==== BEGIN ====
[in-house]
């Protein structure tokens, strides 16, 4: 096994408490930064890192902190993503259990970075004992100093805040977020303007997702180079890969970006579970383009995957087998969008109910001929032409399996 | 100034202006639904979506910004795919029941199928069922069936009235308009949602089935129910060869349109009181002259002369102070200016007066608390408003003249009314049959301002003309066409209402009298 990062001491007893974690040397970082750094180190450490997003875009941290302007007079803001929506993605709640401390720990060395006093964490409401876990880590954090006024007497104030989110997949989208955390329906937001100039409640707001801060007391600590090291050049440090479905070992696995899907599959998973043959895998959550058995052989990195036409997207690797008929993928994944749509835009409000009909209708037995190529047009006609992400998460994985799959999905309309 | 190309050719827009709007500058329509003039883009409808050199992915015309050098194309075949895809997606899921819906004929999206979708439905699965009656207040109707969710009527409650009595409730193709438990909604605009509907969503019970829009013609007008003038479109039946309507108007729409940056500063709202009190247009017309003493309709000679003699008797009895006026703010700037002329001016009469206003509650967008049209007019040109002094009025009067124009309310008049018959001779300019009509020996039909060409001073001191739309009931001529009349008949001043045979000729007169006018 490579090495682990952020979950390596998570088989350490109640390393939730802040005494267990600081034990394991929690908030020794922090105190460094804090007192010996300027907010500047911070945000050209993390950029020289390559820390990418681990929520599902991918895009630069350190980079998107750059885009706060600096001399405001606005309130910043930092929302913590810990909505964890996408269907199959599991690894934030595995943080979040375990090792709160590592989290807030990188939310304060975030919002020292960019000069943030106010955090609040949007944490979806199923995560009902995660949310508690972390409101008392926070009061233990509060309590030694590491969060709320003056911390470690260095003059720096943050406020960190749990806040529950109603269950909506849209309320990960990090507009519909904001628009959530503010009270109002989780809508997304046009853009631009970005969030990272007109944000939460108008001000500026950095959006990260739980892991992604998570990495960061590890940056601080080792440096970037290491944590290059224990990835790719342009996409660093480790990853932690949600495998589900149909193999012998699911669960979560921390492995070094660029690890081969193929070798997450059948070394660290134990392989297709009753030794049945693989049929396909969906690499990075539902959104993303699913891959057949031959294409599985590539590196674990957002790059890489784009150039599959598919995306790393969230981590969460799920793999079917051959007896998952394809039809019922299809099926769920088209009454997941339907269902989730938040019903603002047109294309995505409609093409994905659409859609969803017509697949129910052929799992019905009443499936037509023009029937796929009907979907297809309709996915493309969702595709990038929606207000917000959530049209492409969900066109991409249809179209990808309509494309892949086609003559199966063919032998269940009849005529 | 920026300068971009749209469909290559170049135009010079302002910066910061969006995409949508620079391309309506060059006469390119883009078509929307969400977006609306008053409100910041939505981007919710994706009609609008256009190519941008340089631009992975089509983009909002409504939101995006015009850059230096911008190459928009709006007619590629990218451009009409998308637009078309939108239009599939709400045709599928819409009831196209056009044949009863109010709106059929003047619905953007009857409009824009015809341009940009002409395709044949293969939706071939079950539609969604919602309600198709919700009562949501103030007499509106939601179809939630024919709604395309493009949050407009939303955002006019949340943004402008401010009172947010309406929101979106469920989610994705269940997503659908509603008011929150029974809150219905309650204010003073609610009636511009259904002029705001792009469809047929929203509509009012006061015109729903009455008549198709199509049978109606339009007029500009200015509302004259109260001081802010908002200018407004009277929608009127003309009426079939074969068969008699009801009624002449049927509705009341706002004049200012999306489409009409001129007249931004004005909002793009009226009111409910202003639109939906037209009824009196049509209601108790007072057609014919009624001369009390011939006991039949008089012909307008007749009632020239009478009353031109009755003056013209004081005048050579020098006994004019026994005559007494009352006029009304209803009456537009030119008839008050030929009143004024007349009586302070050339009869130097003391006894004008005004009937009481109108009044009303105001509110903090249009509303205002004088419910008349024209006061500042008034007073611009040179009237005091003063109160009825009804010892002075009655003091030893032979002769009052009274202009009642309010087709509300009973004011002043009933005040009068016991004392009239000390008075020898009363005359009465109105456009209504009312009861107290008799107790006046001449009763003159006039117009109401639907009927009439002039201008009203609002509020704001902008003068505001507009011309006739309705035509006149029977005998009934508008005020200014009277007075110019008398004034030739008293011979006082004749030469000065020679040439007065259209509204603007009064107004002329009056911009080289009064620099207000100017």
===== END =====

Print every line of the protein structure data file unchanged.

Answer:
[in-house]
């Protein structure tokens, strides 16, 4: 096994408490930064890192902190993503259990970075004992100093805040977020303007997702180079890969970006579970383009995957087998969008109910001929032409399996 | 100034202006639904979506910004795919029941199928069922069936009235308009949602089935129910060869349109009181002259002369102070200016007066608390408003003249009314049959301002003309066409209402009298 990062001491007893974690040397970082750094180190450490997003875009941290302007007079803001929506993605709640401390720990060395006093964490409401876990880590954090006024007497104030989110997949989208955390329906937001100039409640707001801060007391600590090291050049440090479905070992696995899907599959998973043959895998959550058995052989990195036409997207690797008929993928994944749509835009409000009909209708037995190529047009006609992400998460994985799959999905309309 | 190309050719827009709007500058329509003039883009409808050199992915015309050098194309075949895809997606899921819906004929999206979708439905699965009656207040109707969710009527409650009595409730193709438990909604605009509907969503019970829009013609007008003038479109039946309507108007729409940056500063709202009190247009017309003493309709000679003699008797009895006026703010700037002329001016009469206003509650967008049209007019040109002094009025009067124009309310008049018959001779300019009509020996039909060409001073001191739309009931001529009349008949001043045979000729007169006018 490579090495682990952020979950390596998570088989350490109640390393939730802040005494267990600081034990394991929690908030020794922090105190460094804090007192010996300027907010500047911070945000050209993390950029020289390559820390990418681990929520599902991918895009630069350190980079998107750059885009706060600096001399405001606005309130910043930092929302913590810990909505964890996408269907199959599991690894934030595995943080979040375990090792709160590592989290807030990188939310304060975030919002020292960019000069943030106010955090609040949007944490979806199923995560009902995660949310508690972390409101008392926070009061233990509060309590030694590491969060709320003056911390470690260095003059720096943050406020960190749990806040529950109603269950909506849209309320990960990090507009519909904001628009959530503010009270109002989780809508997304046009853009631009970005969030990272007109944000939460108008001000500026950095959006990260739980892991992604998570990495960061590890940056601080080792440096970037290491944590290059224990990835790719342009996409660093480790990853932690949600495998589900149909193999012998699911669960979560921390492995070094660029690890081969193929070798997450059948070394660290134990392989297709009753030794049945693989049929396909969906690499990075539902959104993303699913891959057949031959294409599985590539590196674990957002790059890489784009150039599959598919995306790393969230981590969460799920793999079917051959007896998952394809039809019922299809099926769920088209009454997941339907269902989730938040019903603002047109294309995505409609093409994905659409859609969803017509697949129910052929799992019905009443499936037509023009029937796929009907979907297809309709996915493309969702595709990038929606207000917000959530049209492409969900066109991409249809179209990808309509494309892949086609003559199966063919032998269940009849005529 | 920026300068971009749209469909290559170049135009010079302002910066910061969006995409949508620079391309309506060059006469390119883009078509929307969400977006609306008053409100910041939505981007919710994706009609609008256009190519941008340089631009992975089509983009909002409504939101995006015009850059230096911008190459928009709006007619590629990218451009009409998308637009078309939108239009599939709400045709599928819409009831196209056009044949009863109010709106059929003047619905953007009857409009824009015809341009940009002409395709044949293969939706071939079950539609969604919602309600198709919700009562949501103030007499509106939601179809939630024919709604395309493009949050407009939303955002006019949340943004402008401010009172947010309406929101979106469920989610994705269940997503659908509603008011929150029974809150219905309650204010003073609610009636511009259904002029705001792009469809047929929203509509009012006061015109729903009455008549198709199509049978109606339009007029500009200015509302004259109260001081802010908002200018407004009277929608009127003309009426079939074969068969008699009801009624002449049927509705009341706002004049200012999306489409009409001129007249931004004005909002793009009226009111409910202003639109939906037209009824009196049509209601108790007072057609014919009624001369009390011939006991039949008089012909307008007749009632020239009478009353031109009755003056013209004081005048050579020098006994004019026994005559007494009352006029009304209803009456537009030119008839008050030929009143004024007349009586302070050339009869130097003391006894004008005004009937009481109108009044009303105001509110903090249009509303205002004088419910008349024209006061500042008034007073611009040179009237005091003063109160009825009804010892002075009655003091030893032979002769009052009274202009009642309010087709509300009973004011002043009933005040009068016991004392009239000390008075020898009363005359009465109105456009209504009312009861107290008799107790006046001449009763003159006039117009109401639907009927009439002039201008009203609002509020704001902008003068505001507009011309006739309705035509006149029977005998009934508008005020200014009277007075110019008398004034030739008293011979006082004749030469000065020679040439007065259209509204603007009064107004002329009056911009080289009064620099207000100017």